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THWAITES (DANIEL) PLC - Annual Financial Report

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Daniel Thwaites PLC · THW

14/06/2022 15:36

THWAITES (DANIEL) PLC - Annual Financial Report PR Newswire




After another challenging year Daniel Thwaites has emerged from the COVID-19 pandemic in a strong financial position. Our priority for the past two years has been to take decisive action to control our cost base and debt levels to protect the business for a time when we could put restrictions and a loss of liberty behind us.

The Company and our teams have risen to this task in the most impressive fashion and I am immensely proud of the way in which they have responded.    Our decision to reinstate quality cues within our properties at the earliest opportunity after government restrictions were removed has been vindicated by strong trading, profitability being restored and the business generating significant cashflows. This has allowed us to initiate investments for the future, start to make acquisitions and confidently set ourselves back on a path for growth which the pandemic temporarily disrupted.

Once more our family values, and the strong culture within the business has helped us to come through all that has been thrown at us. Well publicised issues with recruitment coupled with natural attrition to our teams from repeated lockdowns and closure has meant that for much of the year we have had significant numbers of vacancies across all of the business. This has been extremely testing for our teams and the way that they have responded by going the extra mile, being inventive and resourceful is humbling.

Different parts of the business have pulled at different speeds throughout the year, with outdoor areas playing a hugely important role for our pubs, despite there being no prolonged period of sunny weather last summer. Likewise, the leisure facilities in our hotels and spas and the honeypot locations of our inns have been very helpful in a strong staycation market. As a result, despite long periods of disruption the business has traded well and has been able to capitalise on its premium levels of service and positioning, which in turn has produced a strong set of results.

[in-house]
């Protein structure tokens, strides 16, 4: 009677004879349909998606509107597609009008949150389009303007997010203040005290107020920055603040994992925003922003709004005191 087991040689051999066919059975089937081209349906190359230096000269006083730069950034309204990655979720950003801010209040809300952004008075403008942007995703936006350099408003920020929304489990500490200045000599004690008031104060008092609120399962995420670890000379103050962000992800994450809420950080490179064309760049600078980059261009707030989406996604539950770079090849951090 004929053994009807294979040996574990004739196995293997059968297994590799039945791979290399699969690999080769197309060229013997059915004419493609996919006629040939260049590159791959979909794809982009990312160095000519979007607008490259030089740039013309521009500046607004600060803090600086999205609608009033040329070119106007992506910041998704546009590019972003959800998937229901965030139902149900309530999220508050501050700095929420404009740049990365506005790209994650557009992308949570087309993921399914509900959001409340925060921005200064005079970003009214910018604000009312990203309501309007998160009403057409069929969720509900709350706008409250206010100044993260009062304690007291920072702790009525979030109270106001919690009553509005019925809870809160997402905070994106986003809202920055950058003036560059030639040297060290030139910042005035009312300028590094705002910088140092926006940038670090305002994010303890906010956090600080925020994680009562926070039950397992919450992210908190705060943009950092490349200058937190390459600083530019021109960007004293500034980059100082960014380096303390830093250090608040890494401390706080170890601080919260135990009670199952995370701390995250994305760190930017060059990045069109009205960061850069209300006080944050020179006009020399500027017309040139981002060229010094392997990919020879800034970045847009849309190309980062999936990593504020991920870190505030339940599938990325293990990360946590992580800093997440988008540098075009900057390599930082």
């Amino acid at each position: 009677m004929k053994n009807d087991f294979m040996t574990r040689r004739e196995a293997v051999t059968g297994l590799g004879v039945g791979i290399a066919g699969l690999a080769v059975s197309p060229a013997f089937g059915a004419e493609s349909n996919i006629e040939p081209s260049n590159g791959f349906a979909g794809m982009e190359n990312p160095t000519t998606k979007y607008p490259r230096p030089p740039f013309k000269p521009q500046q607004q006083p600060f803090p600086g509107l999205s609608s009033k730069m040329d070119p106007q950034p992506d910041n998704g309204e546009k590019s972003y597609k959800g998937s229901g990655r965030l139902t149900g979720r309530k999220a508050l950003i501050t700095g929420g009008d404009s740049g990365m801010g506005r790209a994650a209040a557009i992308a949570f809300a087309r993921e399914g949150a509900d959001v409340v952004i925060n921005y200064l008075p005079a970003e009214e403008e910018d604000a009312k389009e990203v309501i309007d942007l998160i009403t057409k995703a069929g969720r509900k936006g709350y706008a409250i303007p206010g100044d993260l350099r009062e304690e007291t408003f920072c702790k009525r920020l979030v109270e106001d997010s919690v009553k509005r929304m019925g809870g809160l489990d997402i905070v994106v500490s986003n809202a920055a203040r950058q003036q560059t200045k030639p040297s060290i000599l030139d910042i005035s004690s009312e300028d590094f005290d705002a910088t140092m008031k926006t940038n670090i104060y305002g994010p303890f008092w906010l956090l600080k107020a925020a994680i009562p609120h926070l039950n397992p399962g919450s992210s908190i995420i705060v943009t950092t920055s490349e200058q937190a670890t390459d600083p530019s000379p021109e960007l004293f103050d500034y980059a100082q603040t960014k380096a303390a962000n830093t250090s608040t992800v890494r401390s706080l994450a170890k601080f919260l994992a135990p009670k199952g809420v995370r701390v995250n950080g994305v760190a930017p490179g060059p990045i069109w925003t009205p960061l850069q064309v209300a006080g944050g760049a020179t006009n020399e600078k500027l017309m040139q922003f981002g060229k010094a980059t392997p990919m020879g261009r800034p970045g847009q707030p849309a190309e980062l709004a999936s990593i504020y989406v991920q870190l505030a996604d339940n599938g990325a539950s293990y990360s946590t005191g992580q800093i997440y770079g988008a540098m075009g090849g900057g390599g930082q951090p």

For the second year running the business was not able to trade without some form of government restrictions for 23 weeks. We started the year with the business shut, opening with outdoor trading space only on 12 April, which accounted for about half of our pubs and all of our inns and hotels.

The remaining properties opened on 17 May, with limited capacity due to social distancing measures, which were removed on 19 July. Trading throughout the key summer period was very encouraging and in the first half of the year the pubs and the inns traded strongly, particularly those with good outside areas, which benefited from investments made in anticipation of people wanting to get out and about but nervous of indoor areas.

The leisure market for our hotels was also strong and we were able to achieve strong growth in room rates in both the hotels and inns as a result of the strong summer staycation market. The corporate hotel market began to pick up once the summer leisure business tailed off in September, and this built steadily over the following month.

On 10 December we embarked upon Plan B measures in the face of trying to pre-empt the unknown Omicron variant. These measures mandated and advised the use of face masks in most public settings as well as COVID passes and guidance to work from home. Although hospitality settings were excluded for customers who were seated the measures destroyed confidence and the all-important Christmas season was largely lost.